Loc: St. Louis, MO
No one can deny the appeal of the early lightning rod pieces. Their place in the history of Harbour Lights, and their relative scarcity, account for their collectibility. But with improved production techniques that now allow for incredible detail, and improved packaging, lightning rods could again be feasible. Would a lightning rod renaissance be of interest to collectors, or should we resign them to HL history? Just thought I'd throw out the question!
Loc: oh' somewhere between here and...
Barb, I don't know the "offical" reason, but I do have my own experiance with Seven Foot Knoll. My back mast was straight when I got the HL. I didn't and still don't have a place to dislay this piece. So I placed it backin it's box after inspecting it the first time and kinda forgot about it. It wasn't until they started talking about the problems with the back mast that I took mine back out of the box to re-inspect it. The rear mast was bent almost 45 degrees. It seems that the plastic bag gets chaught around the mast, if you don't pack it just the right way. I re packed mine with the bag not quite covering the whole mast and it didn't seem to snag like it had before, when I put the two halves of the styrofoam back together. That's just one "Wackos" experience.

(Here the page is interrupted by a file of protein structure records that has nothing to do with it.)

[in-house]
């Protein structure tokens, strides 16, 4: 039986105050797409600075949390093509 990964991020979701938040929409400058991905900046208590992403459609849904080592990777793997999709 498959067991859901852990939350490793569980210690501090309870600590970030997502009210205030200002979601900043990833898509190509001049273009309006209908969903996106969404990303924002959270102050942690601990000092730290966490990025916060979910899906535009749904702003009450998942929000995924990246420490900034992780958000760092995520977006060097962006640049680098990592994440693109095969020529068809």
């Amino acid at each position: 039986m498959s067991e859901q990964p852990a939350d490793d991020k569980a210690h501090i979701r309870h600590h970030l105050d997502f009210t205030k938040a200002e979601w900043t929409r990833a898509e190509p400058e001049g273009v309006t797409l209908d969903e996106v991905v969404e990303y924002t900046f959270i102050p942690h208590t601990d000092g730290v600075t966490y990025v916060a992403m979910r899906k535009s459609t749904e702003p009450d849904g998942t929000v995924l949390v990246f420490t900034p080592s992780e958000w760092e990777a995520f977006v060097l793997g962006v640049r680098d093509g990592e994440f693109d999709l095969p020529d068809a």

Loc: Seattle, Washington, USA
The new Anchor Bay US Coast Guard boat must qualify as a tricky packaging job. It will be interesting to see if there are any wide spread reports of damage to the mast/antennas. If not, why not lightning rods!
Loc: Murrysville, PA , USA
Weasel - Thanks for sharing your experience with the mast on the Seven Foot Knoll. I have noticed on some of the other lights that the plastic bag sometimes gets caught as well. I guess this is a good lesson to be really careful when re-packaging the lights!